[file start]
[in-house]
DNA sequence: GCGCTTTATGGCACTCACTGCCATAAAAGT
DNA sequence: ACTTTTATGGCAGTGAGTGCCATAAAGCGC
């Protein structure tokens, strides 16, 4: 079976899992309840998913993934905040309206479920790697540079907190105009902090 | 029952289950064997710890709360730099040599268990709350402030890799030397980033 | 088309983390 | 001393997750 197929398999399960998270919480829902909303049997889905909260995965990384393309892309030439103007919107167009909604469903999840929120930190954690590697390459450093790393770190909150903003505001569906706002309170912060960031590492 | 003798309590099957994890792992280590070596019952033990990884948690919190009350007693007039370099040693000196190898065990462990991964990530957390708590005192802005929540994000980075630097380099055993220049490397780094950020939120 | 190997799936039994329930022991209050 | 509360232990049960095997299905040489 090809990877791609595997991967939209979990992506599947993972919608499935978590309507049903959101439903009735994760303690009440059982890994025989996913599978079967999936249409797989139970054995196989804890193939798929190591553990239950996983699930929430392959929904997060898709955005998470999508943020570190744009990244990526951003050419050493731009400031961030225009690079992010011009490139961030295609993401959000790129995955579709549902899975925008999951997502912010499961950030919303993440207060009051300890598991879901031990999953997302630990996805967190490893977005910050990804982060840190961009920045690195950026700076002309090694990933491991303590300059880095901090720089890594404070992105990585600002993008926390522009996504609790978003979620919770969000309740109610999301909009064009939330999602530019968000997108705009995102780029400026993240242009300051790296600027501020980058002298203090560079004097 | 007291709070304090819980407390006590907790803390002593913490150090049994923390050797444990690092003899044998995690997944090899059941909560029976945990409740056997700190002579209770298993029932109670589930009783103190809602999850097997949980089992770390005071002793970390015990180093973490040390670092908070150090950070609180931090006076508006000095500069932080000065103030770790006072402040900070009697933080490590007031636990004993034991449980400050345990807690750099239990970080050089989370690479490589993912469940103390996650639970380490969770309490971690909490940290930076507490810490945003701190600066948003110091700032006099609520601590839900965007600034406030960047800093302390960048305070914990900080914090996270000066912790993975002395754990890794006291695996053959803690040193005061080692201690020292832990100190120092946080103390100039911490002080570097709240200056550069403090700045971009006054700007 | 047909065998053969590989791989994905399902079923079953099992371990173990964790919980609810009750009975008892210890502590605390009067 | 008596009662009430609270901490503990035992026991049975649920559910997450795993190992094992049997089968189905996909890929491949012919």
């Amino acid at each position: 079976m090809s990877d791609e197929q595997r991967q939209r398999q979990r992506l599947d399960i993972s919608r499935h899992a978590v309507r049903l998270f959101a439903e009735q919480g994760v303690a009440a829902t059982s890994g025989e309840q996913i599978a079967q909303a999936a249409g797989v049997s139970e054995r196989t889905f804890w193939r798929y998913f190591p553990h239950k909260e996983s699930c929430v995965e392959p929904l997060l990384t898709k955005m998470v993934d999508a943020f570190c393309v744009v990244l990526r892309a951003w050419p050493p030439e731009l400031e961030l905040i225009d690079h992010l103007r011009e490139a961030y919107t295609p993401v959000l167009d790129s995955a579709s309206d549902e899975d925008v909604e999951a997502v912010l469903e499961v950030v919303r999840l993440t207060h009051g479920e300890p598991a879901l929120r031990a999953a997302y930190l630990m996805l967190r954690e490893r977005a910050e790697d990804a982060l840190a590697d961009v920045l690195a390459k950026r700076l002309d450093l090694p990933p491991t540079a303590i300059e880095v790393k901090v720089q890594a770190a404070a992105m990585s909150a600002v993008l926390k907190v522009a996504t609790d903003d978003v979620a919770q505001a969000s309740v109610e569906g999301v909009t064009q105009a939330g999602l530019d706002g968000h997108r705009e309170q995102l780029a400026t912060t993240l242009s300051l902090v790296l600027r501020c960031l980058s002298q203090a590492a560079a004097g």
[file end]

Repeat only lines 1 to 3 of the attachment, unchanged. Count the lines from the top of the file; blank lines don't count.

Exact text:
[in-house]
DNA sequence: GCGCTTTATGGCACTCACTGCCATAAAAGT
DNA sequence: ACTTTTATGGCAGTGAGTGCCATAAAGCGC